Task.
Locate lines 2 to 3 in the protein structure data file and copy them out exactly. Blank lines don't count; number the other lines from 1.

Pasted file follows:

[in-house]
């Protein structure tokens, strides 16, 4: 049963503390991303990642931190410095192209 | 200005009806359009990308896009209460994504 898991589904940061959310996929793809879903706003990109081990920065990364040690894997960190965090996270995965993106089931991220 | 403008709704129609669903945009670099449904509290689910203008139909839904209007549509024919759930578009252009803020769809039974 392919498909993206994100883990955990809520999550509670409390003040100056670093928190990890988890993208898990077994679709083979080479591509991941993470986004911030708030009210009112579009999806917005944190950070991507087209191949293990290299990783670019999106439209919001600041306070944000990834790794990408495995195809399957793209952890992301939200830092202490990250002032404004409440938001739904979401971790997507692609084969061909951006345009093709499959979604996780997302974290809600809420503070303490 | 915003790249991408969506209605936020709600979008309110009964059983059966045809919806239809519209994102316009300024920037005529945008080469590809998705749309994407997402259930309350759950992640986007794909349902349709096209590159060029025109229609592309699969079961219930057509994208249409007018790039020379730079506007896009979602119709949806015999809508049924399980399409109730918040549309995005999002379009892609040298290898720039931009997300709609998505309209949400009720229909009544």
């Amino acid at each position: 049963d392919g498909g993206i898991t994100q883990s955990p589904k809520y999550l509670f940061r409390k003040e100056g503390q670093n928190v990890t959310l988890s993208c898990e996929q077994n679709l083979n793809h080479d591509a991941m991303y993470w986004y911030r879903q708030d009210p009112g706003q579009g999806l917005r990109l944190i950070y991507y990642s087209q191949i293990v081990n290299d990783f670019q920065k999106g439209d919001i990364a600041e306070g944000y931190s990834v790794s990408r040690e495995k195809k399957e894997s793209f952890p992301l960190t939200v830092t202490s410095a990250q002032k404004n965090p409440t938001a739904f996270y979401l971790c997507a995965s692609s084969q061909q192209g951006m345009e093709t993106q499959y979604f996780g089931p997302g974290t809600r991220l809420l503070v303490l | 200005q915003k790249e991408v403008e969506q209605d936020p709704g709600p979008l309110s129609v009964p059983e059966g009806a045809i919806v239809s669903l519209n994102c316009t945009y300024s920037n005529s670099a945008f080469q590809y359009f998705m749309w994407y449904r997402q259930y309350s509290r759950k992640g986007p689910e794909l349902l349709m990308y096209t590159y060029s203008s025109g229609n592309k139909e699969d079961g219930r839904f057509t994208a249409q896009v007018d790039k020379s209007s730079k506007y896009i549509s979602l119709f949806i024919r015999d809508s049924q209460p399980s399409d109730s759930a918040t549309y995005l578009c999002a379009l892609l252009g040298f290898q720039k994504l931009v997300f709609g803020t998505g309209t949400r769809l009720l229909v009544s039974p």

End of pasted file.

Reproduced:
């Protein structure tokens, strides 16, 4: 049963503390991303990642931190410095192209 | 200005009806359009990308896009209460994504 898991589904940061959310996929793809879903706003990109081990920065990364040690894997960190965090996270995965993106089931991220 | 403008709704129609669903945009670099449904509290689910203008139909839904209007549509024919759930578009252009803020769809039974 392919498909993206994100883990955990809520999550509670409390003040100056670093928190990890988890993208898990077994679709083979080479591509991941993470986004911030708030009210009112579009999806917005944190950070991507087209191949293990290299990783670019999106439209919001600041306070944000990834790794990408495995195809399957793209952890992301939200830092202490990250002032404004409440938001739904979401971790997507692609084969061909951006345009093709499959979604996780997302974290809600809420503070303490 | 915003790249991408969506209605936020709600979008309110009964059983059966045809919806239809519209994102316009300024920037005529945008080469590809998705749309994407997402259930309350759950992640986007794909349902349709096209590159060029025109229609592309699969079961219930057509994208249409007018790039020379730079506007896009979602119709949806015999809508049924399980399409109730918040549309995005999002379009892609040298290898720039931009997300709609998505309209949400009720229909009544």
């Amino acid at each position: 049963d392919g498909g993206i898991t994100q883990s955990p589904k809520y999550l509670f940061r409390k003040e100056g503390q670093n928190v990890t959310l988890s993208c898990e996929q077994n679709l083979n793809h080479d591509a991941m991303y993470w986004y911030r879903q708030d009210p009112g706003q579009g999806l917005r990109l944190i950070y991507y990642s087209q191949i293990v081990n290299d990783f670019q920065k999106g439209d919001i990364a600041e306070g944000y931190s990834v790794s990408r040690e495995k195809k399957e894997s793209f952890p992301l960190t939200v830092t202490s410095a990250q002032k404004n965090p409440t938001a739904f996270y979401l971790c997507a995965s692609s084969q061909q192209g951006m345009e093709t993106q499959y979604f996780g089931p997302g974290t809600r991220l809420l503070v303490l | 200005q915003k790249e991408v403008e969506q209605d936020p709704g709600p979008l309110s129609v009964p059983e059966g009806a045809i919806v239809s669903l519209n994102c316009t945009y300024s920037n005529s670099a945008f080469q590809y359009f998705m749309w994407y449904r997402q259930y309350s509290r759950k992640g986007p689910e794909l349902l349709m990308y096209t590159y060029s203008s025109g229609n592309k139909e699969d079961g219930r839904f057509t994208a249409q896009v007018d790039k020379s209007s730079k506007y896009i549509s979602l119709f949806i024919r015999d809508s049924q209460p399980s399409d109730s759930a918040t549309y995005l578009c999002a379009l892609l252009g040298f290898q720039k994504l931009v997300f709609g803020t998505g309209t949400r769809l009720l229909v009544s039974p």